Labour leadership contenders rush to reject 10% pay rise for MPs

Andy Burnham, Yvette Cooper and Liz Kendall all insist it would be wrong to accept £7,000 rise when pay restraints are still imposed on rest of public sector

Matt Dathan
Wednesday 03 June 2015 14:45 BST
Andy Burnham, Yvette Cooper, Mary Creagh, Tristram Hunt and Liz Kendall address delegates at the Progress annual conference in central London, last weekend
Andy Burnham, Yvette Cooper, Mary Creagh, Tristram Hunt and Liz Kendall address delegates at the Progress annual conference in central London, last weekend

Labour leadership contenders have been lining up to reject the proposed 10 per cent pay rise for MPs as they try to appeal to voters who have suffered years of wage restraints.

Andy Burnham was the first to confirm he would not accept the planned £7,000 salary increase, saying it "cannot be justified" and insisted he would turn it down or hand it to local charities.

He was joined by fellow leadership hopefuls Liz Kendall and Yvette Cooper, who called on the Prime Minister to step in to stop the wage hike from going ahead.

The fourth candidate to take over from interim leader Harriet Harman is Mary Creagh, who has yet to say whether she would accept the rise.

The Independent Parliamentary Standards Authority (Ipsa) was given the power to decide MPs' pay, taking the decision away from MPs themselves, but with many public sector workers experiencing pay rises of just 1 per cent, their proposed increase from £67,070 to £74,000 is causing politicians a lot of difficulty.

It said the rise would go ahead at the end of the month unless "new and compelling evidence" emerged. The rise would be backdated to 8 May if approved.

Yesterday Downing Street confirmed that David Cameron would drop his formal opposition to the pay rise, despite previously strongly opposing the rise due to public sector austerity.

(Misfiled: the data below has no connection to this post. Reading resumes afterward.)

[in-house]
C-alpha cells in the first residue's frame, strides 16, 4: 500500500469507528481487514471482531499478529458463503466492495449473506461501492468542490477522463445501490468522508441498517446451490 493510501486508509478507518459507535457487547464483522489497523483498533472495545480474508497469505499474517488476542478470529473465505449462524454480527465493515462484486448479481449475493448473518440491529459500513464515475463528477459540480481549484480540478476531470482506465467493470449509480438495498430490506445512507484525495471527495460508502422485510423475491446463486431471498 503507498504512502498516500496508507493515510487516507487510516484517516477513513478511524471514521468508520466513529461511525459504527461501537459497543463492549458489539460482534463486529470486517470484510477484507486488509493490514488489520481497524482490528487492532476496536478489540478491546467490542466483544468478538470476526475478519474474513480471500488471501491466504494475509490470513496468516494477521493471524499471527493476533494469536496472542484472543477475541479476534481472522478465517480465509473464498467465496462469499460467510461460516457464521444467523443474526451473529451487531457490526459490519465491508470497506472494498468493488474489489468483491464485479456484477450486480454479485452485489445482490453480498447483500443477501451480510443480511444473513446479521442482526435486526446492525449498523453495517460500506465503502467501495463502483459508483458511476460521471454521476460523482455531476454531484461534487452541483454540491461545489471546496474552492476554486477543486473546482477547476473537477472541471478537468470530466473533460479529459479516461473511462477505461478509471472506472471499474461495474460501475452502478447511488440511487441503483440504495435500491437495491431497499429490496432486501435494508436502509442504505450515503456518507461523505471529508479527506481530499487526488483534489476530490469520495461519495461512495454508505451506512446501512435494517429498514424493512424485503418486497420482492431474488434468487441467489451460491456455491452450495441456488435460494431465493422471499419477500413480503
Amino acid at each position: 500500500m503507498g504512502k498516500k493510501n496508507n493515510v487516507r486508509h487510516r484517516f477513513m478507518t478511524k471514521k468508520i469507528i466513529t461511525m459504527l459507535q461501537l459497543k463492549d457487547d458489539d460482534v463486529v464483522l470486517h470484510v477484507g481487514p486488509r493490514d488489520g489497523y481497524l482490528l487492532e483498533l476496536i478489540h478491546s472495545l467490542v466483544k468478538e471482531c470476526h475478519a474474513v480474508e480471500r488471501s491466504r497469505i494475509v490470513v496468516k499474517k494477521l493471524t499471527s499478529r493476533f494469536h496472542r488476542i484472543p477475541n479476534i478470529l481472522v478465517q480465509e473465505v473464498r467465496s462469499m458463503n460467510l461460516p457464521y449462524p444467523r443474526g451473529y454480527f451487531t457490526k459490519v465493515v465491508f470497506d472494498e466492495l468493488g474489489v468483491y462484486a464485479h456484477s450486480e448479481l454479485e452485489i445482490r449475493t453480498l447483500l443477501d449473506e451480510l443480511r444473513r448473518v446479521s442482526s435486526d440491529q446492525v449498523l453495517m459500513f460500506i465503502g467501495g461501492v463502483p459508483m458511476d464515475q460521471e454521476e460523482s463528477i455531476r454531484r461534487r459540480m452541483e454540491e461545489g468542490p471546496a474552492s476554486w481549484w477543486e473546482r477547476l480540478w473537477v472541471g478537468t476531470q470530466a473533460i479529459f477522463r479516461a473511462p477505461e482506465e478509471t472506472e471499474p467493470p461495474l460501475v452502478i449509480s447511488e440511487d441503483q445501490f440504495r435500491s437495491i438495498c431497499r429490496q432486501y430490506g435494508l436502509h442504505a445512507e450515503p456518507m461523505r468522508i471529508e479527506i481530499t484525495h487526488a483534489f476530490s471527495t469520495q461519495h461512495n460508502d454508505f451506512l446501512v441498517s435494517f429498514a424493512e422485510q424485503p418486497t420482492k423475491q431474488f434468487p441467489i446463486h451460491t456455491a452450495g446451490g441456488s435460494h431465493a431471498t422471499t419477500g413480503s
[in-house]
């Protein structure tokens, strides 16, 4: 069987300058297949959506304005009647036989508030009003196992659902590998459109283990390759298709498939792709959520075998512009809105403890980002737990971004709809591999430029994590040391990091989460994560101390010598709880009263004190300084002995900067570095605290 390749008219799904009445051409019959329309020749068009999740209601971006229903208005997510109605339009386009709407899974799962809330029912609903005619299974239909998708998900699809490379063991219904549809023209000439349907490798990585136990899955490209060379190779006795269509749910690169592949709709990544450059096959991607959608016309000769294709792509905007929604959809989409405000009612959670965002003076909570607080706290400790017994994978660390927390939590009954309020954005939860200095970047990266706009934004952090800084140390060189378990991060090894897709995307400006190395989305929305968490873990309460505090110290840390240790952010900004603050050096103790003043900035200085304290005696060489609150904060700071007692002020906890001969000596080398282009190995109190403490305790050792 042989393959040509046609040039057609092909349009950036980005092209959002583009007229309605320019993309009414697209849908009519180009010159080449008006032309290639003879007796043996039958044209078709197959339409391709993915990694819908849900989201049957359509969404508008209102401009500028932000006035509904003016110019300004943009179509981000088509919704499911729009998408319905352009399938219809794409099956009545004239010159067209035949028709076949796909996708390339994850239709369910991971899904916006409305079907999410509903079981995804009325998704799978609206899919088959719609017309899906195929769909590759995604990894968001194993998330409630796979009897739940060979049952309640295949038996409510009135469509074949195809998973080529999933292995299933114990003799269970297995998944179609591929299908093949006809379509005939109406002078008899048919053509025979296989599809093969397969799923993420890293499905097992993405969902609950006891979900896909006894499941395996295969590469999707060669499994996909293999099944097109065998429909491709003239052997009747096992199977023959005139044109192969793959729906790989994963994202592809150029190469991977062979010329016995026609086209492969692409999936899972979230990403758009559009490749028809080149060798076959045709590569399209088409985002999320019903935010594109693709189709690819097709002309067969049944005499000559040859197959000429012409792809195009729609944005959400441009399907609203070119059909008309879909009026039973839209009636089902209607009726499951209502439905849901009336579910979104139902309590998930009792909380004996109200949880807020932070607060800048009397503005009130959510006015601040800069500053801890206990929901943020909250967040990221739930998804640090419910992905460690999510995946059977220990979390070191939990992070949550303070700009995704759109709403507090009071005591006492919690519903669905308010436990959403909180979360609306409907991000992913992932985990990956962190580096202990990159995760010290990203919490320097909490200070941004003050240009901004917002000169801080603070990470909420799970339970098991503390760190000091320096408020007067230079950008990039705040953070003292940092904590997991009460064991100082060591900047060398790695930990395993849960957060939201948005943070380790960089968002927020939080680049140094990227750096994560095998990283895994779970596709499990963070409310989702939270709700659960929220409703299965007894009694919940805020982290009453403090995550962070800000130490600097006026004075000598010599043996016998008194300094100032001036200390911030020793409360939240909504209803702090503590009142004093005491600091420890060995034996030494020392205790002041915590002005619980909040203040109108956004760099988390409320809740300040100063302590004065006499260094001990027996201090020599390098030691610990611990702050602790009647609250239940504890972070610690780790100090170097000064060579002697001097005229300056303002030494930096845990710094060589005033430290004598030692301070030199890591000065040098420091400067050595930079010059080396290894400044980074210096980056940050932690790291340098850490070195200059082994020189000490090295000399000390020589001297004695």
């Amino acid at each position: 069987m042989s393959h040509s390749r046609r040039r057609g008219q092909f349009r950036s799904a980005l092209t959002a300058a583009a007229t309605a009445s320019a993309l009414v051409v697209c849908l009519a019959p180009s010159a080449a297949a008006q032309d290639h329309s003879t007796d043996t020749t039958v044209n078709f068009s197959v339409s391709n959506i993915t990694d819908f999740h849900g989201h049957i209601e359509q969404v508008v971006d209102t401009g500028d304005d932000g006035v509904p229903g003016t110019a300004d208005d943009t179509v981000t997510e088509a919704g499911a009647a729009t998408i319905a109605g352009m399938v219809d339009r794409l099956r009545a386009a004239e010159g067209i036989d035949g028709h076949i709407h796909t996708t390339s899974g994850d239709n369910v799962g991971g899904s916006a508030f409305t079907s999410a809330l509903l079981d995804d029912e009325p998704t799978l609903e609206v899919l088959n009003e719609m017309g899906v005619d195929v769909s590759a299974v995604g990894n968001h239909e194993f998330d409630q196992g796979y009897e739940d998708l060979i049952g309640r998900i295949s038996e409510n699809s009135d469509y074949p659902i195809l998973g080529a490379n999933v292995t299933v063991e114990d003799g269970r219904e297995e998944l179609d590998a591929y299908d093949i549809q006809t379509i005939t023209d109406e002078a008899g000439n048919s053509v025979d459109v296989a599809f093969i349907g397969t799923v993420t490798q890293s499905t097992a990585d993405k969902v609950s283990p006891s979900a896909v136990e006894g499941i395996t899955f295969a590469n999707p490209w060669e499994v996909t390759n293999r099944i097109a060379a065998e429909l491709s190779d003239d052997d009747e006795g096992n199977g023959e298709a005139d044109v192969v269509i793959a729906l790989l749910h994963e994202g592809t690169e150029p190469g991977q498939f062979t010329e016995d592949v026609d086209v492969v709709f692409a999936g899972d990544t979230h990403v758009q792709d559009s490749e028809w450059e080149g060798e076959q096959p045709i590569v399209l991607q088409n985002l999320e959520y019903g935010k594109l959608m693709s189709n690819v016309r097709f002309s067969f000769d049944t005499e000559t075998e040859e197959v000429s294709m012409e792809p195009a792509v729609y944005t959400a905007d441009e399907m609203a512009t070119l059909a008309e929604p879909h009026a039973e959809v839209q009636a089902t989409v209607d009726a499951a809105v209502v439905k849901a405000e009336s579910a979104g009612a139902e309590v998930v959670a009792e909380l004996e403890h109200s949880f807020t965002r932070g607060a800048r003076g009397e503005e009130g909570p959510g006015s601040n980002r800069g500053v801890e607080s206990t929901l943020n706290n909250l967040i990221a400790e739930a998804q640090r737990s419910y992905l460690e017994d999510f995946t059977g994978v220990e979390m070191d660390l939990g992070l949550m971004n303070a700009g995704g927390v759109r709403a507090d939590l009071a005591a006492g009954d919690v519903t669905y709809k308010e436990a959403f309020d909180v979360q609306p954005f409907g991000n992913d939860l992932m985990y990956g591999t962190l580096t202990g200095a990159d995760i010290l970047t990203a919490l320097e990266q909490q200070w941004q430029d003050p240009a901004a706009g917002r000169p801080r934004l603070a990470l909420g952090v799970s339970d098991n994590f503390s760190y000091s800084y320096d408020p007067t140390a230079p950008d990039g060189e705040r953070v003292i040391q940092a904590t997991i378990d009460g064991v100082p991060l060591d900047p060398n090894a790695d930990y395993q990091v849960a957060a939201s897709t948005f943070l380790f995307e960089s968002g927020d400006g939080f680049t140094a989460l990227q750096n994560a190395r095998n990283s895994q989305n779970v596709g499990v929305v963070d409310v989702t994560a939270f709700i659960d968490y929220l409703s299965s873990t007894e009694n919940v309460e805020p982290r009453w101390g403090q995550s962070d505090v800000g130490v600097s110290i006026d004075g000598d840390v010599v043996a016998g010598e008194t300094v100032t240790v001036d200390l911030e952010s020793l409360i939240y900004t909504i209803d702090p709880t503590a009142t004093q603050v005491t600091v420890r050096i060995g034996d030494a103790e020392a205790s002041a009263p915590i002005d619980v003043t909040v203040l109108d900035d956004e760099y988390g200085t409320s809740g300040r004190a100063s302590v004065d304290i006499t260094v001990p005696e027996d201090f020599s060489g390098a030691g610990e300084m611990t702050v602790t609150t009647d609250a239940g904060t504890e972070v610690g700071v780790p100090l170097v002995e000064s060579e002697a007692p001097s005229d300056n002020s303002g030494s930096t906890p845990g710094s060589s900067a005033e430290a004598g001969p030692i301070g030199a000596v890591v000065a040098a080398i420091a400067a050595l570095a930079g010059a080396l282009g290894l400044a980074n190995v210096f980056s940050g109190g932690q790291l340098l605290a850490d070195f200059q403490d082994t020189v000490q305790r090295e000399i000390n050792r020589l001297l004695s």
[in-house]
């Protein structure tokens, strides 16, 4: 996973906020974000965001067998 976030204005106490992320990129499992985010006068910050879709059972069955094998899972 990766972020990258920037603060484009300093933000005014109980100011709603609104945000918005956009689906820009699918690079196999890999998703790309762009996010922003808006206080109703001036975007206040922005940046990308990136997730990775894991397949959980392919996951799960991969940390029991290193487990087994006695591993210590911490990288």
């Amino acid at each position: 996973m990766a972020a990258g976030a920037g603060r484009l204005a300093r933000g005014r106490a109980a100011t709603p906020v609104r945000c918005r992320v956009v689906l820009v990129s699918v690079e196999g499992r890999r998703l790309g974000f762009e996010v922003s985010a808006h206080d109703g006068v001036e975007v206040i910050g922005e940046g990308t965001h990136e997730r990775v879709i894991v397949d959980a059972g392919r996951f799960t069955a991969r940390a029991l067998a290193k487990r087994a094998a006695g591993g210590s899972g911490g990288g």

The Prime Minister's official spokeswoman said he "doesn't agree with the proposed increase," but said he would accept the pay increase.

A Labour party spokesman said it would "feel wrong" if Ipsa proposed an increase in pay for MPs "when so many people are struggling".

Taking to Twitter to announce his stance, Mr Burnham said:

I have always been clear that 10% pay rise for MPs cannot be justified. I won't accept it. Will turn down at source or give to local groups.

— Andy Burnham (@andyburnhammp) June 3, 2015

A spokesman for Ms Cooper said: "Yvette thinks its wrong to have 10% at a time when the deficit is still high and public services are about to be cut.

"She thinks IPSA should withdraw it and the Prime Minister should step in to prevent it. If it goes through she won't take it, but she thinks IPSA and the Prime Minister should sort it out before that."

Ms Kendall's team confirmed she would not accept the pay rise either, saying her position was unchanged from December 2013, when she said: “I oppose it, I'll try and change it, and if IPSA refuses, I won't take it.”

Mark Serwotka, the head of the Public and Commercial Services Union, said: “It would be grossly hypocritical for any MP who voted for years of pay cuts for public sector workers to accept a 10% increase for themselves.”

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